Posted on Dec 11, 2015 | Comments 0
The University of Texas at Austin reports that it has made progress in closing the gender gap in faculty and staff pay but admits that is still has a lot of work to do.
The data shows that the average salary for male faculty and staff at the university was $9,700 more than the average for women. Of the 100 highest-paid employees at the university, only 20 are women.
In the 290 academic and administrative departments at the university, men made more than women in 202 departments. In some cases the gender gap was quite large. For example, men at the university’s School of Law made, on average, $108,000 more than women. In the department of mechanical engineering, the average pay for men was $51,689 more than the average pay for women. In the department of molecular bioscience, men earned $49,626 more than women. The university points out that when factors such as faculty rank, years or service, and academic discipline are considered, the faculty pay gap is “non-significant.”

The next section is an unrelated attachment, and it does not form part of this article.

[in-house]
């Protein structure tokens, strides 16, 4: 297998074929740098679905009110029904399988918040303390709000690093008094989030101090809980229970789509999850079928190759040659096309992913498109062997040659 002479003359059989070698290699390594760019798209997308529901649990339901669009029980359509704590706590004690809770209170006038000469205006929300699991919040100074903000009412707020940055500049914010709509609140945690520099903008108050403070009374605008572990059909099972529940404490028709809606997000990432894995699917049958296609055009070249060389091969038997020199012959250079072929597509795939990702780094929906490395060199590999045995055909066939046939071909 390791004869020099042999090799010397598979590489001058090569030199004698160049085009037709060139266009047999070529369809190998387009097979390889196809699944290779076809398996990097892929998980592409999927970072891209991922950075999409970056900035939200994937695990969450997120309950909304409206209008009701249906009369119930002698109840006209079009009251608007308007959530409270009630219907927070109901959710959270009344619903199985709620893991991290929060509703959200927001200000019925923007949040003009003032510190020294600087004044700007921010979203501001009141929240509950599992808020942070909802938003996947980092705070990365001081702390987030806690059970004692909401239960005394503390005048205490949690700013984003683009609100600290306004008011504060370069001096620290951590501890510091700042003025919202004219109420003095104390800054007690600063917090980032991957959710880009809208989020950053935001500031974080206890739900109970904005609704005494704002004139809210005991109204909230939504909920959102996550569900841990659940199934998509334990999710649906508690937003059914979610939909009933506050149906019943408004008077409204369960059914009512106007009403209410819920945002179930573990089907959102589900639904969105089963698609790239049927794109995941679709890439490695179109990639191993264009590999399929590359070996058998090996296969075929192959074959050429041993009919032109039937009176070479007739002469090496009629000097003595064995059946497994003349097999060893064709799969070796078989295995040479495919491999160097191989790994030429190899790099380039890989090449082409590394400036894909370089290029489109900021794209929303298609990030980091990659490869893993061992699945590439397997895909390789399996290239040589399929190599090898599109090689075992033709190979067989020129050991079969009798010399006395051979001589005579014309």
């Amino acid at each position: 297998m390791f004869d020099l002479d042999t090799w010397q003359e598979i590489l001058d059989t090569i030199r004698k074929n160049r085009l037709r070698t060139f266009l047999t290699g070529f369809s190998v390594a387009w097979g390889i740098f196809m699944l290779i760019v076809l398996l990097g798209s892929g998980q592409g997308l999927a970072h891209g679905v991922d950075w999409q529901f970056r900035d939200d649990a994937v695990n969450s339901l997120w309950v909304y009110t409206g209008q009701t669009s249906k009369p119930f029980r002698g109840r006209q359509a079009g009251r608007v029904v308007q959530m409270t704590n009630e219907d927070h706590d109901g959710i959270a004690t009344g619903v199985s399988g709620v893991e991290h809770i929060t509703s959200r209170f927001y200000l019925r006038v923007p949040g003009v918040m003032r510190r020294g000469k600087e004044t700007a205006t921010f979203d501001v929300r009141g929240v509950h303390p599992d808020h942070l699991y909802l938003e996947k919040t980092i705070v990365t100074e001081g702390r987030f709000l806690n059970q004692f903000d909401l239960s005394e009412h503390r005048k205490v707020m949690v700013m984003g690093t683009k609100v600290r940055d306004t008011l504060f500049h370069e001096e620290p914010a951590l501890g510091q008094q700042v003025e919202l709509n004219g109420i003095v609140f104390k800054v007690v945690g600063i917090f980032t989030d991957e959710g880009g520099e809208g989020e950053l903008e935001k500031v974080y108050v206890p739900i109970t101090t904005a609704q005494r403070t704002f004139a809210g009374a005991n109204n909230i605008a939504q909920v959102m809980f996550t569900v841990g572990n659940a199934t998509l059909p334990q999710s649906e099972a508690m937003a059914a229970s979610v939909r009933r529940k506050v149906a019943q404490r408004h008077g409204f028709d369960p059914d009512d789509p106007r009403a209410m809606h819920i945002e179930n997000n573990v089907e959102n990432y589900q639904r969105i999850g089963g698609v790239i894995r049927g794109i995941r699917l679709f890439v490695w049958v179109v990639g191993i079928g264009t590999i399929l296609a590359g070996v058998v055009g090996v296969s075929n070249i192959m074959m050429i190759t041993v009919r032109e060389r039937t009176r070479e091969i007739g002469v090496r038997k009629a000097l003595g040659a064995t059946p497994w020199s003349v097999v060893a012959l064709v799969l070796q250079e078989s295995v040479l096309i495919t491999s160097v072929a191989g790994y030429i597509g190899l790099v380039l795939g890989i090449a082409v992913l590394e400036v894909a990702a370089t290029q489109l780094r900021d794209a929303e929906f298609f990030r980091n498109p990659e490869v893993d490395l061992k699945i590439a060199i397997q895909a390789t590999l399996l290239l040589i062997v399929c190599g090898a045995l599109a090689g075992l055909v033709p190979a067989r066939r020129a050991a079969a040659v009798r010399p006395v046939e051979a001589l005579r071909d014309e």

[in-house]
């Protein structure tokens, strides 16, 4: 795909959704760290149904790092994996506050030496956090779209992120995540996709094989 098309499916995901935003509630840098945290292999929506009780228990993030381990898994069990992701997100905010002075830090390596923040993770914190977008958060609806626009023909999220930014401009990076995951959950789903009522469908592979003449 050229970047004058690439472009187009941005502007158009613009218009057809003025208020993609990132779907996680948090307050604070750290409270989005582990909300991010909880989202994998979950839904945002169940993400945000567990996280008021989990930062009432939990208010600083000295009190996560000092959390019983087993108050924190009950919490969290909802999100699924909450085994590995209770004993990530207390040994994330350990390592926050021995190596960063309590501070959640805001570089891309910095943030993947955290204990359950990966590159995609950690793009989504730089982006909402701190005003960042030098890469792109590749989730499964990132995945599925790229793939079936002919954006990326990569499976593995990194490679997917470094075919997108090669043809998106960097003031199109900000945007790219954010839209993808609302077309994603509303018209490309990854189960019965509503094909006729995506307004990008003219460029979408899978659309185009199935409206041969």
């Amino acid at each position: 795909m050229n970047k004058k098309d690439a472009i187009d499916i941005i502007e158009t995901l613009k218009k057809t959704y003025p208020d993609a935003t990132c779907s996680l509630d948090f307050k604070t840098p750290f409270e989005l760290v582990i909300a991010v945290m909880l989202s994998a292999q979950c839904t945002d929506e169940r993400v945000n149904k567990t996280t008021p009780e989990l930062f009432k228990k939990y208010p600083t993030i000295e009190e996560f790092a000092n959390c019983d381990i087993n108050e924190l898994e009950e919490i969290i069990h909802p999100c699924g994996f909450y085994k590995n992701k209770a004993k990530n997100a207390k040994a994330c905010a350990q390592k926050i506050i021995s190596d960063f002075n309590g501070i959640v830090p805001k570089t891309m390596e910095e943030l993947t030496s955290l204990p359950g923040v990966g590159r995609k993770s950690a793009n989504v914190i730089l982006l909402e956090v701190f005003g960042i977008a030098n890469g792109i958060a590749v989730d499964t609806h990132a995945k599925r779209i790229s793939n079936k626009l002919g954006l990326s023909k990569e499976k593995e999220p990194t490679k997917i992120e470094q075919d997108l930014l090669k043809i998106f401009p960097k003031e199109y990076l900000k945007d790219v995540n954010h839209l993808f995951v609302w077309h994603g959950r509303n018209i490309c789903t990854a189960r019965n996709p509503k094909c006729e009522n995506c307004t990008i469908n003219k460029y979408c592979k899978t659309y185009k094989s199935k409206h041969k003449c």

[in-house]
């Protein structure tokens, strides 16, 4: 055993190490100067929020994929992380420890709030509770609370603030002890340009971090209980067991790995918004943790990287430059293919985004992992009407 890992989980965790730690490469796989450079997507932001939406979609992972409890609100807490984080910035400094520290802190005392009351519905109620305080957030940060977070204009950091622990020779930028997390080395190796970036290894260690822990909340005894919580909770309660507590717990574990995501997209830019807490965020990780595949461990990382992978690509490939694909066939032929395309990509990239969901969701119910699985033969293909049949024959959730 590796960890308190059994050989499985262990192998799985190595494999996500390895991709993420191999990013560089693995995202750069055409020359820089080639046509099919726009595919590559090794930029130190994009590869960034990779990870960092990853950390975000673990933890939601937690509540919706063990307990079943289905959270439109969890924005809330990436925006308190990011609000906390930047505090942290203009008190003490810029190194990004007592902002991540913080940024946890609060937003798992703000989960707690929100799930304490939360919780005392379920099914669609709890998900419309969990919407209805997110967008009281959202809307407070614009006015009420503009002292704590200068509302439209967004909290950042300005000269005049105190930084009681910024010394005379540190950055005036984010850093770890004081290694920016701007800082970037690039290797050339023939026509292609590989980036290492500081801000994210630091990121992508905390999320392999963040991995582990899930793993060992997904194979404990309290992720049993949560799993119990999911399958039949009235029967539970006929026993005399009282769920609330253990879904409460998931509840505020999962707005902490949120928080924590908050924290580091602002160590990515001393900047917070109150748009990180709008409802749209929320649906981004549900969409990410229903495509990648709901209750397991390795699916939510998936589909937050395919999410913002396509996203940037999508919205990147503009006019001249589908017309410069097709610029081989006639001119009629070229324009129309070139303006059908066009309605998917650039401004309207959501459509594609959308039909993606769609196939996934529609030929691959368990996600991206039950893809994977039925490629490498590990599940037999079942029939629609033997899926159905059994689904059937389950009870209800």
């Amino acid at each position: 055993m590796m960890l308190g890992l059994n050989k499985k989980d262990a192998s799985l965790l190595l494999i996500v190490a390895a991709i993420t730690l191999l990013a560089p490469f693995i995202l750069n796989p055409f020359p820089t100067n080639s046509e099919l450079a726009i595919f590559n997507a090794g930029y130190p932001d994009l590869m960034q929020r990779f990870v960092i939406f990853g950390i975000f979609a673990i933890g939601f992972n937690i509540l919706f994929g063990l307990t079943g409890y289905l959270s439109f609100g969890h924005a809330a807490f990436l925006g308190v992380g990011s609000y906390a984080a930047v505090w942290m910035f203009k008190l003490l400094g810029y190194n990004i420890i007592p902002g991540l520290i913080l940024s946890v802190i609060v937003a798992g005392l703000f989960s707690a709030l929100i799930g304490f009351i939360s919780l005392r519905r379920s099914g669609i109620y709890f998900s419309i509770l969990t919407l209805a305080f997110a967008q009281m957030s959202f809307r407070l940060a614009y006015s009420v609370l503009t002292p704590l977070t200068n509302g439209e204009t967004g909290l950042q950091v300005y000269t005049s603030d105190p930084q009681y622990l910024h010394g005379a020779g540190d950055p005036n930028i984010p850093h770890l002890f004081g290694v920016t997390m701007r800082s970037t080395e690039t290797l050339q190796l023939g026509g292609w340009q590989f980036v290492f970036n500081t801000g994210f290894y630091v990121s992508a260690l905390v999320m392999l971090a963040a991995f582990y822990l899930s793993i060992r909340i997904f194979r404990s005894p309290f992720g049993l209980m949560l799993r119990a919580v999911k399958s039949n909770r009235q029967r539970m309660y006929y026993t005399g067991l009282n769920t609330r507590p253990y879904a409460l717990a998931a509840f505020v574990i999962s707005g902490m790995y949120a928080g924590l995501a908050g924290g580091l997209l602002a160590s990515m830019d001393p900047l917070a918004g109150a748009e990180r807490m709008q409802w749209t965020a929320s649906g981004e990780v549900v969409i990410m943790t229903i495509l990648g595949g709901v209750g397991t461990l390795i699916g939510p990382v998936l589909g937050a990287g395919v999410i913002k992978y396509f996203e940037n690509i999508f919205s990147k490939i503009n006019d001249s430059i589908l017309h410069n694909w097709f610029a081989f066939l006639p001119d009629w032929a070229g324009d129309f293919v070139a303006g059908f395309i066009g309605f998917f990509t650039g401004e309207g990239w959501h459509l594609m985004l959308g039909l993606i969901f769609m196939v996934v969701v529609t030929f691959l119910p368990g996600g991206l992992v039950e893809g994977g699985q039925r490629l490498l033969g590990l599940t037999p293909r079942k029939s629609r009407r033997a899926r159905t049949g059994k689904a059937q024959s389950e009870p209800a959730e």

Gina M. Chen, an assistant professor of journalism at the university told The Daily Texan, that “pay is how we quantify somebody’s worth in our society. The reason why equal pay is important isn’t really necessarily just the money itself, but it’s because that’s how we express value.”
Dr. Chen is a graduate of Franciscan University in Steubenville, Ohio. She holds a master’s degree and a Ph.D. in mass communication from Syracuse University’s S.I. Newhouse School of Public Communications. Dr. Chen joined the faculty at the University of Texas in 2014.